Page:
Rush hour. Something we all can relate to. Way back in time when I used to go to an office daily, I hated rush hour. If I left home at a certain time, it would take me 45 minutes just to get to the office. But if I left just 15 minutes earlier, that same 45 minute trip would only take 15 minutes. You might be asking yourself what this anecdote has to do with virtual desktops. Well, it’s all about managing a storm. I managed the rush hour storm by changing the time I left for work in the morning. With virtual desktops, we need do something similar. If you don’t, you will encounter the fifth mistake in my list of top 10 mistakes to avoid
As you know, most organizations have users arriving and logging into their desktops at roughly the same time. We recommended the use of the XenDesktop group idle settings to prepare the environment for the user logon storm by booting desktops so many minutes/hours before the users arrive. This makes the desktops immediately available for users and allows the system to recover from the massive boot storm. However, when the workstation group’s defined boot time is reached, the controller might try to start thousands of virtual desktops simultaneously. Welcome to the boot storm.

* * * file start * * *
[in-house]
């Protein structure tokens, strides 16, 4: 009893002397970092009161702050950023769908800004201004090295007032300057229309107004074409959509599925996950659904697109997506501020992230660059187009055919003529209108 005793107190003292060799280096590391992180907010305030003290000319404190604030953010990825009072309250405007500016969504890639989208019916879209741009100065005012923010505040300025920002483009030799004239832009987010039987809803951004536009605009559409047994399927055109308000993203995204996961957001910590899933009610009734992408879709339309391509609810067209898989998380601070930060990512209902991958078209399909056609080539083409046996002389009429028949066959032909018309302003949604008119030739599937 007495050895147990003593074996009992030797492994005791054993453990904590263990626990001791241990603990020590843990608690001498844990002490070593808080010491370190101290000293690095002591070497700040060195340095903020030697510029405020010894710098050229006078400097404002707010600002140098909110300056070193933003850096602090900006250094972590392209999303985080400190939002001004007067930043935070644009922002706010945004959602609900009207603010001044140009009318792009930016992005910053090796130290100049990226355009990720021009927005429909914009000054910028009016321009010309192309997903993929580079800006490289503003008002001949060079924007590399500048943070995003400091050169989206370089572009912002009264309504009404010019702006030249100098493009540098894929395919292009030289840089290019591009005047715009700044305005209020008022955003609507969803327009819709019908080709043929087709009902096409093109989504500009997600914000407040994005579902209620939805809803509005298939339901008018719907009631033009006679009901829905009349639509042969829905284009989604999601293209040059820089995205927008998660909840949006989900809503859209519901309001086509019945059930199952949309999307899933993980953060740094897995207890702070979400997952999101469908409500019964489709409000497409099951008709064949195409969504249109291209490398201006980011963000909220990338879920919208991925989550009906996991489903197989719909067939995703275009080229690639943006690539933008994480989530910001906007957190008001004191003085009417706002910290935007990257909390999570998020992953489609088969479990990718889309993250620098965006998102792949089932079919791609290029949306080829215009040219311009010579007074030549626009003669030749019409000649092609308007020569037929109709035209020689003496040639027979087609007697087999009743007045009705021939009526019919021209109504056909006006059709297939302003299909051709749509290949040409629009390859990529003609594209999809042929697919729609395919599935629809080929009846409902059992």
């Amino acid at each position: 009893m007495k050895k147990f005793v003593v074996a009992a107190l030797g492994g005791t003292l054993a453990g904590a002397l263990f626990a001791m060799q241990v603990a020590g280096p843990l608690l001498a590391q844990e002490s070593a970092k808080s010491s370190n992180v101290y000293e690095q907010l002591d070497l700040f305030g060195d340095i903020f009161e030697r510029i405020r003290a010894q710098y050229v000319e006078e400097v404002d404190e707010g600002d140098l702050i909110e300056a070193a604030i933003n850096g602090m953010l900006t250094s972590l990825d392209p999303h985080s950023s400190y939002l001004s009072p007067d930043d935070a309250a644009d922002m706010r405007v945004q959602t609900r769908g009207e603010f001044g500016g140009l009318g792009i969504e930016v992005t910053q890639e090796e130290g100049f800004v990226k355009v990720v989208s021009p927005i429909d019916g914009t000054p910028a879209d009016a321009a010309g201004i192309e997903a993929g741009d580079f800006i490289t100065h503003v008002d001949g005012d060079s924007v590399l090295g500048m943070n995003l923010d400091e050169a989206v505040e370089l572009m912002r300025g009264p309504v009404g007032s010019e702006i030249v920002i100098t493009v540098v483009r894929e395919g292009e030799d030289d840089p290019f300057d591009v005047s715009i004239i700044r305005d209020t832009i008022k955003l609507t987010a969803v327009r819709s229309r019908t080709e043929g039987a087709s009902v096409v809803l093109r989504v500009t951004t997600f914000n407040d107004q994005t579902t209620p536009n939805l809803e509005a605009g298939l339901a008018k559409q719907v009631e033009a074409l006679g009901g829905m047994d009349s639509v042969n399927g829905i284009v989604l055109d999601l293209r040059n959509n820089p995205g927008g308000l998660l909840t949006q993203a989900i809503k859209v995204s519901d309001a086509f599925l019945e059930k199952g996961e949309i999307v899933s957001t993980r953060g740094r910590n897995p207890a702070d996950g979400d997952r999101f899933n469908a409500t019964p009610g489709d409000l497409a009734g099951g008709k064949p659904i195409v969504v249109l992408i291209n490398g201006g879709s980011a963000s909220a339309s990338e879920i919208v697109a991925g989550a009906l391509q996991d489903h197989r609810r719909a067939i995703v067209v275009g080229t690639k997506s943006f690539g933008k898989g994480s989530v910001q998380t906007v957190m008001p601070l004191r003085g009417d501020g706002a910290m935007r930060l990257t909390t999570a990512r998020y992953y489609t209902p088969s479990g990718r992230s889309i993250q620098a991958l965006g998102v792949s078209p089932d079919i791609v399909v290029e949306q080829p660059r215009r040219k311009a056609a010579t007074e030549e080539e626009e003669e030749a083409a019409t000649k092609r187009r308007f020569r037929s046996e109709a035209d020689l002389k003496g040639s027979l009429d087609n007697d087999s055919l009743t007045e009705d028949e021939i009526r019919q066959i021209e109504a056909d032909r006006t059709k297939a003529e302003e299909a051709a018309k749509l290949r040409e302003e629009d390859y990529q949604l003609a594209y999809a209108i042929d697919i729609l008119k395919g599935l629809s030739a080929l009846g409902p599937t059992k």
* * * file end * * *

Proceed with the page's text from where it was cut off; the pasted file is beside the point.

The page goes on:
A virtual desktop bootup process incurs the largest hit to the environment than anything else. The XenDesktop controller must tell the hypervisor to start a new desktop and the hypervisor subsequently allocates resources. Sending too many requests to the hypervisor can overwhelm the hypervisor’s management layer (VMware vSphere, Microsoft Hyper-V and Citrix XenServer). We can manage the storm by configuring the maximum number of simultaneous startups the controller can request. This is done, very easily I might add, by doing the following:
- On the XenDesktop Master Controller, edit the file: C:\Program Files\Citrix\VmManagement\CdsPoolMgr.exe.config
- Locate the MaximumTransitionRate entry and use a value of 20 to 40 (change based on actual environment parameters). For example, if you are running on vSphere and using DRS, a lower value is recommended than on implementations without DRS. The value entered forces the XenDesktop controller to limit the number of requests that are sent to the hypervisor’s management layer.
This setting should be made to all XenDesktop controllers in the event the master fails and a backup takes over. We can control the storm. We have the tools to do it. And now you have the knowledge.
Daniel – Lead Architect